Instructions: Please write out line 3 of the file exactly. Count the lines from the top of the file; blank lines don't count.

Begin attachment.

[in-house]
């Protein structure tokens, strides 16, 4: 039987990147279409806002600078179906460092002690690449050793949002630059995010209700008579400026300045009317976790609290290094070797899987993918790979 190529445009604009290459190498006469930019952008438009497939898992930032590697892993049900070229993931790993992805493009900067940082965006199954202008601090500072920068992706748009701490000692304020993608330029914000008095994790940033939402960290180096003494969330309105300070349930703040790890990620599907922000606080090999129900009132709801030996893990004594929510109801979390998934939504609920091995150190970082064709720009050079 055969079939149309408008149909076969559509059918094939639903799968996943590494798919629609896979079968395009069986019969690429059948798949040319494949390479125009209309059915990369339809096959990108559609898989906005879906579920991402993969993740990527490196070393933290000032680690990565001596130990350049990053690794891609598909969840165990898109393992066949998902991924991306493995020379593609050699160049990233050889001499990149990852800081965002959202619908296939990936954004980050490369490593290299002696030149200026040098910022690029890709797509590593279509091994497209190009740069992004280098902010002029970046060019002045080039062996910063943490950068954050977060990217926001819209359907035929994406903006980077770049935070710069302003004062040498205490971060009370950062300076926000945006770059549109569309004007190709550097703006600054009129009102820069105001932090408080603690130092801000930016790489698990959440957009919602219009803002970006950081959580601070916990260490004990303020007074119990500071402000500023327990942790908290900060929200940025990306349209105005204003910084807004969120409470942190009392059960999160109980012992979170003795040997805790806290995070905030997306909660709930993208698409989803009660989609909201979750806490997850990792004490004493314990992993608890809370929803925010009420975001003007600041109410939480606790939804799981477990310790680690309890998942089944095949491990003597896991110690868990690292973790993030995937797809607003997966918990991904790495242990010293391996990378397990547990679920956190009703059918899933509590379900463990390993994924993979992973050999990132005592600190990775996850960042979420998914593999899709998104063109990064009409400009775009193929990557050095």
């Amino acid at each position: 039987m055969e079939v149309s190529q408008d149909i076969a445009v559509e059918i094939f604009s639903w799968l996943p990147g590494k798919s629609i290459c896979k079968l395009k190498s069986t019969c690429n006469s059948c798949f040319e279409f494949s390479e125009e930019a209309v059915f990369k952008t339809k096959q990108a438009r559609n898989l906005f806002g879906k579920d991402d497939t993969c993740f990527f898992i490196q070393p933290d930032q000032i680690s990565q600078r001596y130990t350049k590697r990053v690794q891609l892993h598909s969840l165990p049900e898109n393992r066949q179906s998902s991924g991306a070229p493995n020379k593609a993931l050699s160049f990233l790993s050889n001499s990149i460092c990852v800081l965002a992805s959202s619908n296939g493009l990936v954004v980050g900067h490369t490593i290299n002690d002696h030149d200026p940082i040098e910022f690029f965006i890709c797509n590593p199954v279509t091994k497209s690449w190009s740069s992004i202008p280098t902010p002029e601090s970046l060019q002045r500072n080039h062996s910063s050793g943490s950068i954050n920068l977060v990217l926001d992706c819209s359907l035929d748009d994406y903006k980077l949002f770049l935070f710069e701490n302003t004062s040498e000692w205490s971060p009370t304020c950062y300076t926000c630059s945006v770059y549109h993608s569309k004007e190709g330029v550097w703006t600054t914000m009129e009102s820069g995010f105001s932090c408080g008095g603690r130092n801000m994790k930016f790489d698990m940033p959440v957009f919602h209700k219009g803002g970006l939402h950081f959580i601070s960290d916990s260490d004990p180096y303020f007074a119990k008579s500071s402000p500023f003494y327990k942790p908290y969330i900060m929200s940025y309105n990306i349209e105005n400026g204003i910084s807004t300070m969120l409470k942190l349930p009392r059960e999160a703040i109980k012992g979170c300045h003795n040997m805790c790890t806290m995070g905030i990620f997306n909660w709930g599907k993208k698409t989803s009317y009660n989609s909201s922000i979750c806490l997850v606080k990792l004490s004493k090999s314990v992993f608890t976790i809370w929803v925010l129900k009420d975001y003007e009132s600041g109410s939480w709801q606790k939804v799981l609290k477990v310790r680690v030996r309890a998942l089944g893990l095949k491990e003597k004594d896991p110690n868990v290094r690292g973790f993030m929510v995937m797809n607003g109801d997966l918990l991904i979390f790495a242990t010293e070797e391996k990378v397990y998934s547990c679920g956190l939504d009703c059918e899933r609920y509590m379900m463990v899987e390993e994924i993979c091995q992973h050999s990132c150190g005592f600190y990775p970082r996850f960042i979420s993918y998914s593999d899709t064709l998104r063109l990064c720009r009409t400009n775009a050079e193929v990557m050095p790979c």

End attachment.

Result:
């Amino acid at each position: 039987m055969e079939v149309s190529q408008d149909i076969a445009v559509e059918i094939f604009s639903w799968l996943p990147g590494k798919s629609i290459c896979k079968l395009k190498s069986t019969c690429n006469s059948c798949f040319e279409f494949s390479e125009e930019a209309v059915f990369k952008t339809k096959q990108a438009r559609n898989l906005f806002g879906k579920d991402d497939t993969c993740f990527f898992i490196q070393p933290d930032q000032i680690s990565q600078r001596y130990t350049k590697r990053v690794q891609l892993h598909s969840l165990p049900e898109n393992r066949q179906s998902s991924g991306a070229p493995n020379k593609a993931l050699s160049f990233l790993s050889n001499s990149i460092c990852v800081l965002a992805s959202s619908n296939g493009l990936v954004v980050g900067h490369t490593i290299n002690d002696h030149d200026p940082i040098e910022f690029f965006i890709c797509n590593p199954v279509t091994k497209s690449w190009s740069s992004i202008p280098t902010p002029e601090s970046l060019q002045r500072n080039h062996s910063s050793g943490s950068i954050n920068l977060v990217l926001d992706c819209s359907l035929d748009d994406y903006k980077l949002f770049l935070f710069e701490n302003t004062s040498e000692w205490s971060p009370t304020c950062y300076t926000c630059s945006v770059y549109h993608s569309k004007e190709g330029v550097w703006t600054t914000m009129e009102s820069g995010f105001s932090c408080g008095g603690r130092n801000m994790k930016f790489d698990m940033p959440v957009f919602h209700k219009g803002g970006l939402h950081f959580i601070s960290d916990s260490d004990p180096y303020f007074a119990k008579s500071s402000p500023f003494y327990k942790p908290y969330i900060m929200s940025y309105n990306i349209e105005n400026g204003i910084s807004t300070m969120l409470k942190l349930p009392r059960e999160a703040i109980k012992g979170c300045h003795n040997m805790c790890t806290m995070g905030i990620f997306n909660w709930g599907k993208k698409t989803s009317y009660n989609s909201s922000i979750c806490l997850v606080k990792l004490s004493k090999s314990v992993f608890t976790i809370w929803v925010l129900k009420d975001y003007e009132s600041g109410s939480w709801q606790k939804v799981l609290k477990v310790r680690v030996r309890a998942l089944g893990l095949k491990e003597k004594d896991p110690n868990v290094r690292g973790f993030m929510v995937m797809n607003g109801d997966l918990l991904i979390f790495a242990t010293e070797e391996k990378v397990y998934s547990c679920g956190l939504d009703c059918e899933r609920y509590m379900m463990v899987e390993e994924i993979c091995q992973h050999s990132c150190g005592f600190y990775p970082r996850f960042i979420s993918y998914s593999d899709t064709l998104r063109l990064c720009r009409t400009n775009a050079e193929v990557m050095p790979c």